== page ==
Due to the criminal activities that have become commonplace amongst Ethiopians, they have become well-known to the police authorities.  In turn, the police have placed the most common offenders, and the community as a whole, under close supervision.  The relationship between the Ethiopian community and the police has become strained.  The repetitive nature of the unlawful behaviour on the part of the Ethiopians has frustrated the police.  The police have been charged with unacceptable behaviour towards the Ethiopian community.  Many of these charges are justified.  Even if they are frustrated, there can be no doubt that the police are always expected to adhere to the highest standards.  In this regard, they have failed.

Israel is a country where those who scream loudest get the most.  This unfortunate cultural trait has deep historical roots, and can be traced back to the difficulties that Jews experienced when living as second class citizens during the Holocaust in Europe, or during their persecution in Middle Eastern countries.  All of a sudden, Jews found a voice for themselves after having been denied this right in other countries for so long.  This voice continues to be used extremely loudly, and in competition to many others who are also trying to get their voice heard at the same time.  Visitors and more recent immigrants to Israel find this cultural trait to be rude and intolerable, despite the fact that it is not intended in a rude way at all.  For the Ethiopian community, the loud voice was even more extreme when compared to their upbringing and background.  The Ethiopians have a very gentle and withdrawn nature, that is at complete odds with the aggressive style of the rest of Israeli society.  Any sign of standard Israeli screaming and shouting results in the Ethiopians withdrawing in surprise.  As a result, they are less likely to get what they want and what they need.  Those who are more aggressive and shout louder are given higher priority at their expense.  This situation has led to immense frustration within the Ethiopian community, and an overall feeling of disadvantage on their part.  The fact that their leaders do not shout loudly means that their community gets a lower share of the budget allocations than they deserve to receive, and they get less attention than is deserved.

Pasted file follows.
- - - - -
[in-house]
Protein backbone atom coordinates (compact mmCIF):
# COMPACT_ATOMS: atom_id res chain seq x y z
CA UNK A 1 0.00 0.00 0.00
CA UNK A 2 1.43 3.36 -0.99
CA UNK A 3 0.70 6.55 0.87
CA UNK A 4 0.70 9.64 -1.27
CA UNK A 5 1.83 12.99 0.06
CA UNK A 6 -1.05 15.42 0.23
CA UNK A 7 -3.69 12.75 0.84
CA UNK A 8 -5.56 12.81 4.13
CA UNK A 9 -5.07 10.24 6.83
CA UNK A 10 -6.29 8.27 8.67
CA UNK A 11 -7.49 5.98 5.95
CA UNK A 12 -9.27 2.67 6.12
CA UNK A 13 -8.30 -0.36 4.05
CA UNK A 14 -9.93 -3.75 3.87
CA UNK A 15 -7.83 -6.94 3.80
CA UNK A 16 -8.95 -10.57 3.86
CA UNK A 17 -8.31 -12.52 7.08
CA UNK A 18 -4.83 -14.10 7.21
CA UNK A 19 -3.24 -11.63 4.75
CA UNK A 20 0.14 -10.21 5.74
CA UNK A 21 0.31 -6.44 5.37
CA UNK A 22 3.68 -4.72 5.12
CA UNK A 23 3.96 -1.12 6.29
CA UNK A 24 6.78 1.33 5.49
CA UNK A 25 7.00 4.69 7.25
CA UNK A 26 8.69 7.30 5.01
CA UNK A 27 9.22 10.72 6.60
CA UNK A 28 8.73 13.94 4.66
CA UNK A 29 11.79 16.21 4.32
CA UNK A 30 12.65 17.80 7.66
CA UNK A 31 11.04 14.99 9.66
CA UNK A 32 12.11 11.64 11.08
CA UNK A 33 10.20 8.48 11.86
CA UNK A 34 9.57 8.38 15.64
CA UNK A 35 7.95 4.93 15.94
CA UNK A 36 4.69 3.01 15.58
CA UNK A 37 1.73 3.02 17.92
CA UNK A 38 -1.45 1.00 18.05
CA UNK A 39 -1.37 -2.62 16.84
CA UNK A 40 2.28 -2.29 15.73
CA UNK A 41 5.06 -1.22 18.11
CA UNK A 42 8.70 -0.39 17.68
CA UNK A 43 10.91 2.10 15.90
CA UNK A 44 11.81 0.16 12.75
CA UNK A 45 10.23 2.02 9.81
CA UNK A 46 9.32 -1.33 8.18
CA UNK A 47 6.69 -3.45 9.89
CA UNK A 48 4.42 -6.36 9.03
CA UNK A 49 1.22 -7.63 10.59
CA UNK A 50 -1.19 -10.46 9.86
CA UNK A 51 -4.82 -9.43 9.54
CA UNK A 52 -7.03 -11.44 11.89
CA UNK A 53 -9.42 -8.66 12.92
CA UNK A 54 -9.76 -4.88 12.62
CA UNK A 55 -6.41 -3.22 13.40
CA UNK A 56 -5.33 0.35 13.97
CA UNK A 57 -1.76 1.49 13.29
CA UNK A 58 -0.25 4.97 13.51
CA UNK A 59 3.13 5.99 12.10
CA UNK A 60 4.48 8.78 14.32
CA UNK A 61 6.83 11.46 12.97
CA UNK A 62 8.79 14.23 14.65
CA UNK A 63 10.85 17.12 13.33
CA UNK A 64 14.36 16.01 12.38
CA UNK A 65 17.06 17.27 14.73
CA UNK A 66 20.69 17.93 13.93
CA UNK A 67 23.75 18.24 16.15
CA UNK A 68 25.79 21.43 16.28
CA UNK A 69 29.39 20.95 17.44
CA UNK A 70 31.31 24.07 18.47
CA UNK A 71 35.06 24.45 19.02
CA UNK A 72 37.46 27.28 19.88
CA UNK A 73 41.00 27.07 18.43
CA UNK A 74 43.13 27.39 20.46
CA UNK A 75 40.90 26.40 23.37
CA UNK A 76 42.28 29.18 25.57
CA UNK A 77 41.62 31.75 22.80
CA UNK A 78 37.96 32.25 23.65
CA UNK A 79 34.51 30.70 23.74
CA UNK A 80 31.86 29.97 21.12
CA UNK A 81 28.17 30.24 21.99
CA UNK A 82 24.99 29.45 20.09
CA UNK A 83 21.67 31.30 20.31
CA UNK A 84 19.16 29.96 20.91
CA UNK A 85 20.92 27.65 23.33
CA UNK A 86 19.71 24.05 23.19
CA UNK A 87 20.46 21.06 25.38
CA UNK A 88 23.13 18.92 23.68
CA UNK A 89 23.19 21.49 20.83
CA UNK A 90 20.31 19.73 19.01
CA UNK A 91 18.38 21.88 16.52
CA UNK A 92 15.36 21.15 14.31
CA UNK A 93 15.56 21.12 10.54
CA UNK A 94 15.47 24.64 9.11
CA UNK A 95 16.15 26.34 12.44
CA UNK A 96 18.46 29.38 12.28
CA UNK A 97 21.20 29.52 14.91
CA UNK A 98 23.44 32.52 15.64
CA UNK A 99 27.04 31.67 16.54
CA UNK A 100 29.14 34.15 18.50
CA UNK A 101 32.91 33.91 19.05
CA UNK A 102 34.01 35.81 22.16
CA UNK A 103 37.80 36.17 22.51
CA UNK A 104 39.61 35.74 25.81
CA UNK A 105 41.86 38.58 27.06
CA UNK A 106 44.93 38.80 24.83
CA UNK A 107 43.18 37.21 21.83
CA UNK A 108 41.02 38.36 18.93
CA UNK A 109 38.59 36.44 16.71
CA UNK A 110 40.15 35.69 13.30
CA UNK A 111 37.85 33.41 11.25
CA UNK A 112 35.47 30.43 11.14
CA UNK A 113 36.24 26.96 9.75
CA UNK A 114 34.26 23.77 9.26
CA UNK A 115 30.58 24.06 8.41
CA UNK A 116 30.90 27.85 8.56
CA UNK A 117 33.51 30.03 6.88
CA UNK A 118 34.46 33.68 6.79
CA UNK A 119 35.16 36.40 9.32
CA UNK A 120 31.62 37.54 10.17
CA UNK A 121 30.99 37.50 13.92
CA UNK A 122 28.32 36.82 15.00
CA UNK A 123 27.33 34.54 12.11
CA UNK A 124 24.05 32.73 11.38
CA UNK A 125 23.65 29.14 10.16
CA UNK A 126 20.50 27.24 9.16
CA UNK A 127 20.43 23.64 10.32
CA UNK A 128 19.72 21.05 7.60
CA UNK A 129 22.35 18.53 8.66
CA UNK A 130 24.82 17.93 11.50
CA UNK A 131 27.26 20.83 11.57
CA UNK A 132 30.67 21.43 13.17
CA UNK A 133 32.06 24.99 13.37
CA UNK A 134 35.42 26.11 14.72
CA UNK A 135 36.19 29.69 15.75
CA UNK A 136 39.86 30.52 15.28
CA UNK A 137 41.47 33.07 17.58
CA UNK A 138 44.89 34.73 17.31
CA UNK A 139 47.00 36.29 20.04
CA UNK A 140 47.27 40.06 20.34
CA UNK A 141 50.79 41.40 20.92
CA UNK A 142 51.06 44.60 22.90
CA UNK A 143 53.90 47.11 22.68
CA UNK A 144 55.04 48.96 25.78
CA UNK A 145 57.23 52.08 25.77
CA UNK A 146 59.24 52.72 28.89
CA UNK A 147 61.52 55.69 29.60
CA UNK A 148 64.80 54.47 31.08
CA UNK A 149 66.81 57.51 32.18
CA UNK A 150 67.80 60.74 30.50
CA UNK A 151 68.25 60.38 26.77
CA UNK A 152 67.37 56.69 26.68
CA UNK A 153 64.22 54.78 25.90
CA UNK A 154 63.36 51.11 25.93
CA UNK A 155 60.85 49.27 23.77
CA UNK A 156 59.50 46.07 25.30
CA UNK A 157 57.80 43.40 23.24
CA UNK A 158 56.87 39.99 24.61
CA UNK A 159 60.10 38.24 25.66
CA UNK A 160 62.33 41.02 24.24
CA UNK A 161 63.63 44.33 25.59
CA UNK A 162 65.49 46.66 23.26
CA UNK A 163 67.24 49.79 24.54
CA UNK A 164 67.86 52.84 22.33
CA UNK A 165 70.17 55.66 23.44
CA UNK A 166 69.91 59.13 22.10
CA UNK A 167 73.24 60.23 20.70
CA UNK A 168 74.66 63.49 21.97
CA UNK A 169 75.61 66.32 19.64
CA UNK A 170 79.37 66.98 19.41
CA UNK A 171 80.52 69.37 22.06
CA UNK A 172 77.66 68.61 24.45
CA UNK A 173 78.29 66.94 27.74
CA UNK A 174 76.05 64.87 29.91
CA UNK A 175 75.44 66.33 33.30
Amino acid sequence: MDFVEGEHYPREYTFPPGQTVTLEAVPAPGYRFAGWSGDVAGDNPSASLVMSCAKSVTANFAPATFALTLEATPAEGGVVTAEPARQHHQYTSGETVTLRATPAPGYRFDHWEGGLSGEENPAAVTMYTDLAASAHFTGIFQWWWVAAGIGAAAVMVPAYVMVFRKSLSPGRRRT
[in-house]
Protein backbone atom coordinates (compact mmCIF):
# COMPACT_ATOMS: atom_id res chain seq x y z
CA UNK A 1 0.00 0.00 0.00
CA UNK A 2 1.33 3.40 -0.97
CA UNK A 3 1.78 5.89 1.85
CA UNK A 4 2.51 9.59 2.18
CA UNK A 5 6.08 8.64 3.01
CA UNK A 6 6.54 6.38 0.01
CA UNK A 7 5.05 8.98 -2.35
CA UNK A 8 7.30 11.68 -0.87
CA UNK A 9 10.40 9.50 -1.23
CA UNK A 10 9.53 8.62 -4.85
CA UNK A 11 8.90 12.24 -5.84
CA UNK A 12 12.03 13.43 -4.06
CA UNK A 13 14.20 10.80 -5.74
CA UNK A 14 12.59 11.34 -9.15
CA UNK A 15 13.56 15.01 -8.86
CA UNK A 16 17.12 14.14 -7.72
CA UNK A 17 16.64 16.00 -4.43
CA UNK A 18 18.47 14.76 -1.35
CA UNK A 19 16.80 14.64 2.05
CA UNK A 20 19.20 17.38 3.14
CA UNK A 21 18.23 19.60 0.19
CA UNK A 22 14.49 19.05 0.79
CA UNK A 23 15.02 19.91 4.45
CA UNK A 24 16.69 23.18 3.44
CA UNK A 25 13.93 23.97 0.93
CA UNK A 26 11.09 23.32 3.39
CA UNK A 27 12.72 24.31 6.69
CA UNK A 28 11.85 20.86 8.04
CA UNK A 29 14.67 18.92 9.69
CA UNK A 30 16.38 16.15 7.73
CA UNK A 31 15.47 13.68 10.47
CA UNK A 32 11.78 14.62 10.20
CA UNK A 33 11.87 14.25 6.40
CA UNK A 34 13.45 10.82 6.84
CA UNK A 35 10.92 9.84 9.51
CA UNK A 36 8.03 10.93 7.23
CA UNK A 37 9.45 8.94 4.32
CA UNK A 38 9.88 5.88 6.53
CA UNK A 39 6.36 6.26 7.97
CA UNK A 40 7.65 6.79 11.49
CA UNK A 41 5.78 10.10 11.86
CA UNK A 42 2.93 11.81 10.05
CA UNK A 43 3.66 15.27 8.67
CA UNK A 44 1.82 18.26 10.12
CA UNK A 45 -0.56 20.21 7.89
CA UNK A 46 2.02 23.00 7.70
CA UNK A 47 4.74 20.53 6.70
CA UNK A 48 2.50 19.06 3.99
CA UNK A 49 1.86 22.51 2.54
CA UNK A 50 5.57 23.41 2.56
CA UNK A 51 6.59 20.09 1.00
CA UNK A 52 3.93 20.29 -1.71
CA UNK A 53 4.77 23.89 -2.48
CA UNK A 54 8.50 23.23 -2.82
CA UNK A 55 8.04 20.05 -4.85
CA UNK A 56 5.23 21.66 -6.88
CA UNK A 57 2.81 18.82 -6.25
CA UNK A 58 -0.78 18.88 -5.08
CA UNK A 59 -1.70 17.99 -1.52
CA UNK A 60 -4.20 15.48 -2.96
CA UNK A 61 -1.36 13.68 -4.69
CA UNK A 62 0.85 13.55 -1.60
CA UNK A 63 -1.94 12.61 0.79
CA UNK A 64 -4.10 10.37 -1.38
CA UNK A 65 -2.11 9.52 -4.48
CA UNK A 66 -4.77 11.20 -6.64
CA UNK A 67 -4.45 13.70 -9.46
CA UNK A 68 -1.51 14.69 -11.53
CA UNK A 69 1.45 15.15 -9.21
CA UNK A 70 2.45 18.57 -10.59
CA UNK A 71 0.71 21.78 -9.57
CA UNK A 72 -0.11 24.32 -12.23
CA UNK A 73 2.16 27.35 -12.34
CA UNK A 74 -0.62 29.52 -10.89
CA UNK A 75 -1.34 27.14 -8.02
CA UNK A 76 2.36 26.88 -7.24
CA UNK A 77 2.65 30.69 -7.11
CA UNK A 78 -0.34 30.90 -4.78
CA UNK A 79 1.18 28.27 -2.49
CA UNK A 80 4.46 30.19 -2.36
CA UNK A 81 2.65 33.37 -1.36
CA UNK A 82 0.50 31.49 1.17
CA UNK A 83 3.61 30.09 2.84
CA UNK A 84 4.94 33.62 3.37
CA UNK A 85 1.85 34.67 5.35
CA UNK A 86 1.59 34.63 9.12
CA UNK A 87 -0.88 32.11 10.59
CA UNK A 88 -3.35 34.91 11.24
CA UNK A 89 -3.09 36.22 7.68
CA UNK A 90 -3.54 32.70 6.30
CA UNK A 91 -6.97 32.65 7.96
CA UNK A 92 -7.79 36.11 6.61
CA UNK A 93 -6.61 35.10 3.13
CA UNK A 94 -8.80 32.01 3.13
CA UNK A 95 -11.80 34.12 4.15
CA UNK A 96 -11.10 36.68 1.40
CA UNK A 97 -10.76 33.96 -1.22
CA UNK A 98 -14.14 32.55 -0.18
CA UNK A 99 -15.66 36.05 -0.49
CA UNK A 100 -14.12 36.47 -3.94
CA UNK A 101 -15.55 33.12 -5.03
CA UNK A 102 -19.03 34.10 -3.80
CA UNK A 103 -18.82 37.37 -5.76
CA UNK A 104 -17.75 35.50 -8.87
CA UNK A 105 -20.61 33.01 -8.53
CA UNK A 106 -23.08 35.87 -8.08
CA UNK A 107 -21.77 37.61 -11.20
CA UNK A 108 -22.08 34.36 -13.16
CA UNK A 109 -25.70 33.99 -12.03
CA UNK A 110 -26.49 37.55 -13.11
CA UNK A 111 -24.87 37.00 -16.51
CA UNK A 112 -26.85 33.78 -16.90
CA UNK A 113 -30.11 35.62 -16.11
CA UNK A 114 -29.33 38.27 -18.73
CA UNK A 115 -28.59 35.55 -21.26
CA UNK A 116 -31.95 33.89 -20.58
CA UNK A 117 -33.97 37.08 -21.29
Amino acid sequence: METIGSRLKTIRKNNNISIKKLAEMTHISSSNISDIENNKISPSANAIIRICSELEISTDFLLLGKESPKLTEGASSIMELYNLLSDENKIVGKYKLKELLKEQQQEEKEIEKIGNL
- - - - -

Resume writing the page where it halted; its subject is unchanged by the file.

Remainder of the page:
The change that has happened recently is that the new generation of Ethiopians has finally come of age.  The young adults in the Ethiopian community have either been born in Israel, or have grown up for most of their formative years in Israel.  As such, they are more versed and more comfortable with the Israeli culture than are their parents and grandparents who remain in some type of culture shock.  Despite the fact that the new generation is growing up with the influence of their elders who still carry with them the old timid Ethiopian culture, the new kids have learnt the tricks of surviving in their Israeli reality.  These are the kids who are comfortable with raising their voices to make them heard, and with mounting demonstrations in order to express their disgust and disdain at the bad treatment that their community has received.  We are now seeing the effects of this new generation who look like Ethiopians, but speak good Hebrew and have Israeli culture and chutzpah.  They are finally standing up for what their parents and grandparents have been denied over the years.

While the demonstrations look like a story of racism in their imagery, this is not a story about racism.  Israelis are not inherently racist, but are people who know how to fight for their rights and what is due to them.  For too many years, Jews were denied these as they survived amongst the nations.  Now, they have found the voices and will fight for their rights in the most determined way.  This also means that the quieter and more timid amongst others, whether they are Ethiopians or other cultures, get drowned out.  But our Ethiopian brethren have discovered their role in Israeli society.  We are immensely proud of how a community, which started from such a different and unsophisticated beginning point, is finding its place in our society. I feel immense pride when seeing Ethiopian soldiers in IDF uniforms, Ethiopian students at our universities, and Ethiopians who are members of Knesset, TV presenters, doctors, lawyers and those who fill many other roles in society.   I like the fact that the Ethiopian Jewish festival of Sigd has widespread recognition in Israel along with Pesach and Mimouna.  I am delighted that the Ethiopian community religious leaders, the Kessim, have recognition and respect alongside our Ashkenazi and Sephardi Rabbis and scholars.

If anything, this is a sign that our society ultimately presents equal opportunities for all its members, and I feel sure that the Ethiopians will continue to take their place in society over time.  This includes being on the front lines of demonstrations to secure the rights richly deserved by members of their community who are less comfortable to assert themselves.  This is the reason why I support their demonstration, and I feel extremely comfortable with the fact that they are causing disruption in the streets of Israeli towns and cities.

Sunday 10 May 2015

Converting the Missionaries

It may come as a surprise to some that missionary groups are alive and very active in Israel.  Groups like the Jehovah's Witnesses have been operating in Israel for some time, as they have operated all around the world for many years.  It is their belief that they should make every effort to convert as many people to their way of thinking as possible.  And their reason for being in Israel is entirely understandable.  When seeking out potential converts, it is known that the Jehovah's Witnesses consider the conversion of Jews is of much greater value than converting anyone else.  Now that Israel houses the largest community of Jews in the world, Israel is an obvious target for them.